BPI lawsuit

S.D. Supreme Court denies ABC appeal in BPI defamation case

2014-05-22T20:30:00Z 2014-11-24T23:58:41Z S.D. Supreme Court denies ABC appeal in BPI defamation caseDAVE DREESZEN ddreeszen@siouxcityjournal.com Sioux City Journal

PIERRE, S.D. | The South Dakota Supreme Court refused Thursday to hear an ABC News appeal of a lower court ruling to allow Beef Products Inc.'s $1.2 billion defamation lawsuit against the network to proceed to the discovery phase.

Union County Circuit Court Judge Cheryle Gering on March 27 denied motions by ABC and other defendants to throw out the case. In an April 23 appeal, ABC petitioned the Supreme Court to reverse or clarify portions of Gering's decision related to common law disparagement claims, and South Dakota's Agricultural Foods Products Disparagement Act, or AFPDA.

Supreme Court Chief Justice David Gilbertson had granted ABC's motion to suspend the litigation while the high court considered the request. In a two-page order Thursday, the Supreme Court denied the appeals from ABC and other defendants in the case -- ABC anchor Diane Sawyer, two network reporters who covered the story, two former U.S. Department of Agriculture employees and a former BPI employee who were interviewed for the reports -- and lifted the stay.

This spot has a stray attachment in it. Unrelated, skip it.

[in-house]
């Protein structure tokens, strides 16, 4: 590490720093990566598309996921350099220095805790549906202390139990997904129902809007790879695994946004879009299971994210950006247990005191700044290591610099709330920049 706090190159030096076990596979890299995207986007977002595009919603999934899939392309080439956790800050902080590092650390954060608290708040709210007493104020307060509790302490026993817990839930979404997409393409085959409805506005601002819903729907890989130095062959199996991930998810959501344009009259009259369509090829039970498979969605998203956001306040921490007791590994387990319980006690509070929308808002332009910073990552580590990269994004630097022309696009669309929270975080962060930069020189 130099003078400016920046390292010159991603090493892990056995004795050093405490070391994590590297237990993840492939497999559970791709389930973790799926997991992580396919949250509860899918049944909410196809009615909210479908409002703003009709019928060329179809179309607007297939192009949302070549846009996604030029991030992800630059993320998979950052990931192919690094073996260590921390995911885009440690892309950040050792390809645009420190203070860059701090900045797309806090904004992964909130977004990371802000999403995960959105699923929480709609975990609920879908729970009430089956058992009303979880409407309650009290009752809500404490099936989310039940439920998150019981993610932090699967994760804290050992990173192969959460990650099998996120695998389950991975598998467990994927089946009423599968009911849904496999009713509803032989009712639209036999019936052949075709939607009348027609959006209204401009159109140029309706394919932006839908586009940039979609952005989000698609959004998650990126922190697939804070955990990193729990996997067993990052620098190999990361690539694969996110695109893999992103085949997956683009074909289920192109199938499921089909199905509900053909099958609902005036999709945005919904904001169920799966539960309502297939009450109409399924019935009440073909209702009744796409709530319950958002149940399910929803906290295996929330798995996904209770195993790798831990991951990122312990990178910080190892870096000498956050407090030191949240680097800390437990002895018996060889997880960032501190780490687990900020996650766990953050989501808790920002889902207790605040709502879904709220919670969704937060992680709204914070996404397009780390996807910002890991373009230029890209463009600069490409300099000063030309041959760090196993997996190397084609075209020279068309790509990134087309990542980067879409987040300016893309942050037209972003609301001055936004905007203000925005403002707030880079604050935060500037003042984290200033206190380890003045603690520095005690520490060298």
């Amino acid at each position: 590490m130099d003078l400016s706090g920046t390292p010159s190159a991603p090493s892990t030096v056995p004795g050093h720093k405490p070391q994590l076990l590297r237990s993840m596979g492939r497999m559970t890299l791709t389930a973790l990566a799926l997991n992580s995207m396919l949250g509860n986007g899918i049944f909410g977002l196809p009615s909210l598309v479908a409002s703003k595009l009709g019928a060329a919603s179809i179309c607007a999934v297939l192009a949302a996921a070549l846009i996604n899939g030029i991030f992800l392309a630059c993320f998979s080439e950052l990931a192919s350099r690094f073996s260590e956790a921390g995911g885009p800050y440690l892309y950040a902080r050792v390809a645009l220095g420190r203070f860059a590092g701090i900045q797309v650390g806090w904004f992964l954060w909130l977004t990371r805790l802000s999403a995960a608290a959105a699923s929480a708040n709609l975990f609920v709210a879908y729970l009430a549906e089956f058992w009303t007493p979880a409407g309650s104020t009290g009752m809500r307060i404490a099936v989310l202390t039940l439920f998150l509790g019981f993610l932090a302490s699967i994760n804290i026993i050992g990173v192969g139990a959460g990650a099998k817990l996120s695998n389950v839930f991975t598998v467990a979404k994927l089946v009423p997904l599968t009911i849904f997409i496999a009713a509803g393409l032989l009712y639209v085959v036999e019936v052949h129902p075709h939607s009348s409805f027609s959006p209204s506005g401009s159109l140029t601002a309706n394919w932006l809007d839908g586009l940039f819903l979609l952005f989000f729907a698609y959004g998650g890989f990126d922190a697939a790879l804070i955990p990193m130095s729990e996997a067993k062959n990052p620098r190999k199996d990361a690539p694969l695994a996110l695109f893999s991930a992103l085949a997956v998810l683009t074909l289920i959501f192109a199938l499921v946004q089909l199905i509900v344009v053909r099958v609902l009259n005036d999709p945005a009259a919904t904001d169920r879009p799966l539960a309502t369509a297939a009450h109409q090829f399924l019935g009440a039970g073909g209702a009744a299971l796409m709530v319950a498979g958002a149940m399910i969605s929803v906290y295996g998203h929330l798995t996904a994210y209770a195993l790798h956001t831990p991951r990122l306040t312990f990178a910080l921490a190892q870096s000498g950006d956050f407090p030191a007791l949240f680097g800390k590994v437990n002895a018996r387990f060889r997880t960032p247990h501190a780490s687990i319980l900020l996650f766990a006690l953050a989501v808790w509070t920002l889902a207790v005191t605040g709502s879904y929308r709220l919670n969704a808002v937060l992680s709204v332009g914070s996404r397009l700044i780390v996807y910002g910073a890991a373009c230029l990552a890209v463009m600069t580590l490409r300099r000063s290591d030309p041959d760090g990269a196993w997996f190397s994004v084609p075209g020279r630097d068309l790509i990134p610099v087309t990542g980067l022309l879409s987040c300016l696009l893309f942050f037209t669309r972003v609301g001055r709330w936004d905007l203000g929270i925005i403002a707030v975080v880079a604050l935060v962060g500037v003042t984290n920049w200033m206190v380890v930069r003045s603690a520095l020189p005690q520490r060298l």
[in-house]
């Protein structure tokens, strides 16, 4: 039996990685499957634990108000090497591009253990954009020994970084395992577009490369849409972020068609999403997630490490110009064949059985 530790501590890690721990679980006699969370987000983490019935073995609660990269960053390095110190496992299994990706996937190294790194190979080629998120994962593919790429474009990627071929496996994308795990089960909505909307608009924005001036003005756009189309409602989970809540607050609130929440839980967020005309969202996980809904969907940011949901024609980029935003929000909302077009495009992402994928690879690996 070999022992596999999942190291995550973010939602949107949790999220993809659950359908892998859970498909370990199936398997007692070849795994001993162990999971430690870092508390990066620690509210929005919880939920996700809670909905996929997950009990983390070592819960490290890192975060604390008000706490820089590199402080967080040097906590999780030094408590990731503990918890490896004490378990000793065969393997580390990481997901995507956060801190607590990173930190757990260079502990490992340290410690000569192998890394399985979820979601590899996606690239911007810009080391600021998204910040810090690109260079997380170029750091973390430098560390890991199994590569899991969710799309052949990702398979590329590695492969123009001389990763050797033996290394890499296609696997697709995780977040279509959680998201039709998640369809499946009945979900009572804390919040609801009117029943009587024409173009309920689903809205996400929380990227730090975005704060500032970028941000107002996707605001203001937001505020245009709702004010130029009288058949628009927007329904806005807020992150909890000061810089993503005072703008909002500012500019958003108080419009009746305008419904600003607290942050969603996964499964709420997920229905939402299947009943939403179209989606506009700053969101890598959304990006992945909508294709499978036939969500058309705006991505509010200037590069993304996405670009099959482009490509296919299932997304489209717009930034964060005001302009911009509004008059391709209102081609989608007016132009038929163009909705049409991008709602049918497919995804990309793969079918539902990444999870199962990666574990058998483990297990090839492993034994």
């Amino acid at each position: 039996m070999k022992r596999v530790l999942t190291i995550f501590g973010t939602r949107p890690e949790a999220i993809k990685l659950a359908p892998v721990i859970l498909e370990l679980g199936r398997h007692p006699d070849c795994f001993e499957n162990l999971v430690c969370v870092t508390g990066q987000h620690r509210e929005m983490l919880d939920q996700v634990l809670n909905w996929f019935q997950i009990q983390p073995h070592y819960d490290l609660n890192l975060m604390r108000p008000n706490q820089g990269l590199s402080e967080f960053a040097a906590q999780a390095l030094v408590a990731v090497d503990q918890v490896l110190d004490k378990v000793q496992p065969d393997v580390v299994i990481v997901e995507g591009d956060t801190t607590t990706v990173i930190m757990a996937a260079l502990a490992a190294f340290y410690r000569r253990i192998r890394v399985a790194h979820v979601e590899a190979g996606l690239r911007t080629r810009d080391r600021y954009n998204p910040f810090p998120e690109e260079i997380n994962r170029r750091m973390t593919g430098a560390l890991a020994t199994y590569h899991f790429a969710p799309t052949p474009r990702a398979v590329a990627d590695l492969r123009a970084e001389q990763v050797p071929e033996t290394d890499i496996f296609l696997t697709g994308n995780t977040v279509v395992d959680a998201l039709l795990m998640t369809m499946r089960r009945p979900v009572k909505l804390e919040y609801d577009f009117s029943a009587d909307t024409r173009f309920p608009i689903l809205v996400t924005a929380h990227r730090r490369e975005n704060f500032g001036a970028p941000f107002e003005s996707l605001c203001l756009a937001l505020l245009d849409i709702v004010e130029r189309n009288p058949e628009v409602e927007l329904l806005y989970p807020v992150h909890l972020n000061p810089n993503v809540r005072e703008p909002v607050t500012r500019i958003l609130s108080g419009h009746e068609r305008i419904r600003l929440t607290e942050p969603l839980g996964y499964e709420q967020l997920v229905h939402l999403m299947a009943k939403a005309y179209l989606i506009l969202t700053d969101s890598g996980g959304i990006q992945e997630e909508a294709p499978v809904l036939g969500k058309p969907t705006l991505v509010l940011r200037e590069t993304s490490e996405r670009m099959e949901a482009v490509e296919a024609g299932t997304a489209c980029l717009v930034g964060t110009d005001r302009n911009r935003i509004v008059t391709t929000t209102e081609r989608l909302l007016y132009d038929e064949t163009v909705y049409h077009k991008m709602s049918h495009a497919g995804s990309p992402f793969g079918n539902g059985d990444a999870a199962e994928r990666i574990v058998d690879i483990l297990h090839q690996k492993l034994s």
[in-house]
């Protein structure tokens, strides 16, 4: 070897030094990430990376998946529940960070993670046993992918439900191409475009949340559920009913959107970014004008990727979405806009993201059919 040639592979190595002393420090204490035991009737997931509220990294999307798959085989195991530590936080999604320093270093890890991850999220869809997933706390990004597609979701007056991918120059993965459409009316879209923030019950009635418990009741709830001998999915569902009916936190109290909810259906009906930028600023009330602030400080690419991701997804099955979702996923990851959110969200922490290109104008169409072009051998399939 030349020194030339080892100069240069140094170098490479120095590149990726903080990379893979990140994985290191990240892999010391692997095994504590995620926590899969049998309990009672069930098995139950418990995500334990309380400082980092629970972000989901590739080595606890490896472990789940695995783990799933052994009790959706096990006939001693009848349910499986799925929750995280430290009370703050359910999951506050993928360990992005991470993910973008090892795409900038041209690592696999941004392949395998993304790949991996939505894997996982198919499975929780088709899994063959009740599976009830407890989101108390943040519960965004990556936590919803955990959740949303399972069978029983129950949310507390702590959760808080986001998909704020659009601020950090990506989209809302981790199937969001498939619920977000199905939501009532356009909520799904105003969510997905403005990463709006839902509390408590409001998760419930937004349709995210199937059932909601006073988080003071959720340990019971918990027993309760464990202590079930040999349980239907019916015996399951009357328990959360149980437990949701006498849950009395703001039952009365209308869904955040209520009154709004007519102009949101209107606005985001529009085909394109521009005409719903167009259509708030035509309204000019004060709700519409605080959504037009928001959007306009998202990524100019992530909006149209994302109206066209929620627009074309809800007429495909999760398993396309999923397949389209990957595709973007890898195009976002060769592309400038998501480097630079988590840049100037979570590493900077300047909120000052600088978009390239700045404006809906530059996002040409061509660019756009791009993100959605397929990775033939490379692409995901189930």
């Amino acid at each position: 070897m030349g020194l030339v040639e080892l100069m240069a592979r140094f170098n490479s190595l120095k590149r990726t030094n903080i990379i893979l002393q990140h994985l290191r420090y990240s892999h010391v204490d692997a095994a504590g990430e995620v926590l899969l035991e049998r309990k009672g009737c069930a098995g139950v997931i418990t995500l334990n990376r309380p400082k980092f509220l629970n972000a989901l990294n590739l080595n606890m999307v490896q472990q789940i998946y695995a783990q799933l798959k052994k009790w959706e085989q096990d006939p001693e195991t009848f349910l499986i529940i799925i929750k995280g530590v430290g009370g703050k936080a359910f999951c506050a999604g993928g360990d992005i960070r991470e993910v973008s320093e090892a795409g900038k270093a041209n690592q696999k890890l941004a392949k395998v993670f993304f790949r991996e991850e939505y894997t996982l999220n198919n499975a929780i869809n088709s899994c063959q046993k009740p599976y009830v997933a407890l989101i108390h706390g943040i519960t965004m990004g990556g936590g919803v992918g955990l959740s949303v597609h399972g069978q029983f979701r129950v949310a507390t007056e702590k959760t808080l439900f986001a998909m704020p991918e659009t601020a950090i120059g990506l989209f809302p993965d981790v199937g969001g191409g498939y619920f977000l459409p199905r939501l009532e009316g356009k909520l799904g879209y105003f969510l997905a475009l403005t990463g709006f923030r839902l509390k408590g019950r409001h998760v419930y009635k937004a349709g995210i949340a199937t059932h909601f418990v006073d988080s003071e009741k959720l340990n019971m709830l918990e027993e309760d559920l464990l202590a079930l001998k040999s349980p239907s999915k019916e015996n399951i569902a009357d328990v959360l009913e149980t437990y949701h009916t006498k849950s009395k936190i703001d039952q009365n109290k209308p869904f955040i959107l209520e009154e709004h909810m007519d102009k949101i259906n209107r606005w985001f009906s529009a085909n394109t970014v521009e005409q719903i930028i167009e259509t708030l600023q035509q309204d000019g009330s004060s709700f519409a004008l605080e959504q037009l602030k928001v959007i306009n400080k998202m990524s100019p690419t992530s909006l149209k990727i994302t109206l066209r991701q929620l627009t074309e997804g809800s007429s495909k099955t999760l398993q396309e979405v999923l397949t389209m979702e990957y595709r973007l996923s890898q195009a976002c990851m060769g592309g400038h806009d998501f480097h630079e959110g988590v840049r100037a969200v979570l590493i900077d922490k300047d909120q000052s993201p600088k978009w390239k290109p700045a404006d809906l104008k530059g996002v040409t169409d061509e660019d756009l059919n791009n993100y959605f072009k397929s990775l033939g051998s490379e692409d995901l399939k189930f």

"We are pleased with the decision of the South Dakota Supreme Court," BPI attorney Erik Connolly said in a statement Thursday. "We look forward to starting discovery."

An attorney for ABC declined comment Thursday.

BPI is suing ABC over a series of reports in March 2012 in which the network repeatedly referred to the Dakota Dunes-based company's Lean Finely Textured Beef as "pink slime."

The family business alleges the coverage misled consumers into believing its low-fat, nutritional product was unsafe to eat. As a result, the company claims it lost more than $400 million in sales and was forced to close three of its four plants and eliminate more than 700 jobs.

If a jury would rule in its favor, BPI would be entitled to triple damages, or $1.2 billion, under South Dakota's agriculture food disparagement law.

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